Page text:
Pentagon: Israel Increasingly Likely to Attack Iran

Amos Harel
Haaretz Correspndent, Agencies
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Amos Harel
Haaretz Correspndent, Agencies

The U.S. Defense Department thinks it is increasingly likely that Israel will attack Iran's nuclear facilities by the end of this year.

An ABC News report quoted unidentified senior Pentagon sources yesterday saying that Washington was concerned Iran would strike both the United States and Israel in retaliation. One official said such an Israeli attack would have far reaching security and economic consequences, and the U.S. would be accused of cooperating with the Israeli strike.

The ABC News report was just the most recent in a series of media revelations on the possibility that Israel would use force to stop the Iranian nuclear program.

Previous reports included Transportation Minister Shaul Mofaz's comments on the matter, reported in the New York Times and never denied by Israel, on a large military exercise the Israeli Air Force conducted last month in preparation for such an attack on Iran.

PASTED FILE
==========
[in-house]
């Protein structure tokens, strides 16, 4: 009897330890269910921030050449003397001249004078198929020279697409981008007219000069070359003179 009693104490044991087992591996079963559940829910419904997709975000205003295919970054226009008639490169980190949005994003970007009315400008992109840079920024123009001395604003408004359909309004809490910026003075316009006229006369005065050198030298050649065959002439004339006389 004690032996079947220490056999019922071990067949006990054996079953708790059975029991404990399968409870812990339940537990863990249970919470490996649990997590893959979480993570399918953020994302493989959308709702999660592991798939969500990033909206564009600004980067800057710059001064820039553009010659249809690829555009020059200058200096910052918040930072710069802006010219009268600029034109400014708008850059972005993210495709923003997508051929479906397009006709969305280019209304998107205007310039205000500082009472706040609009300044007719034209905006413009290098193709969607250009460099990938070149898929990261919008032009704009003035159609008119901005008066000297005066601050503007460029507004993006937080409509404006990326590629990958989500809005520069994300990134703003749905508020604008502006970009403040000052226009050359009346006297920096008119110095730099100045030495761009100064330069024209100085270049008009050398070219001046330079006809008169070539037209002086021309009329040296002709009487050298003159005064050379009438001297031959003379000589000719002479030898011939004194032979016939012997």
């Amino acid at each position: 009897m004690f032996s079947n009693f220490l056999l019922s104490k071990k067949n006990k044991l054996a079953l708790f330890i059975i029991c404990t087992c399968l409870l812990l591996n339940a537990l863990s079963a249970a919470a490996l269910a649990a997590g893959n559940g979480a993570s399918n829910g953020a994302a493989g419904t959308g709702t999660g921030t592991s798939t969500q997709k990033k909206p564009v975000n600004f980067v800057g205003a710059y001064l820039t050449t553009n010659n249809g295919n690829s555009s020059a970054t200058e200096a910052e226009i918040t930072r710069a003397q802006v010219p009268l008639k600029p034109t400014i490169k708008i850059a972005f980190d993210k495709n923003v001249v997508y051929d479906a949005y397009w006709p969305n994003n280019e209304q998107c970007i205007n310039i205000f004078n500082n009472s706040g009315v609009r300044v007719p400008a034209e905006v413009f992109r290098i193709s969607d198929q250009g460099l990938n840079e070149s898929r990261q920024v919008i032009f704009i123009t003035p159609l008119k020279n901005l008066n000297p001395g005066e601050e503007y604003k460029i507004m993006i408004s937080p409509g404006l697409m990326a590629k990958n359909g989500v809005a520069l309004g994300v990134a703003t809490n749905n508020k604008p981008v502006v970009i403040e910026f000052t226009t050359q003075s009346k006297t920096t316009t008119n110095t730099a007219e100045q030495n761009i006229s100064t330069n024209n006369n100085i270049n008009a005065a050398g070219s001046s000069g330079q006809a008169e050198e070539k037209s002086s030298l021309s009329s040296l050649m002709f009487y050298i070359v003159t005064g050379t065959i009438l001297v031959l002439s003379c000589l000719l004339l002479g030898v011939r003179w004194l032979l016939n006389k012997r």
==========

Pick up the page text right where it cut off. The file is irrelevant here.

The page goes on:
There was even a day filled with rumors and false reports of an actual Israeli attack that drove down world markets and pushed up oil prices.

In the middle of all this, Iran revealed it had sentenced to death one of its citizens accused of being an Israeli spy for collecting information on Iran's nuclear plans.

The increasing media interest all over the globe in a possible Israeli attack can be explained by the convergence of a number of issues coming to a head in a short period. According to reports from the Israeli defense establishment, Iran will cross the "technological threshold" - the point when it will be able to independently produce nuclear weapons - in a year and a half to two years.

In addition, the U.S. election campaign will soon enter its final phase, and even if the next administration - whoever its leader may be - is no less supportive of Israel than the present Bush administration, it is clear that its first year will be dedicated more to learning the complex international issues than to actually dealing with them.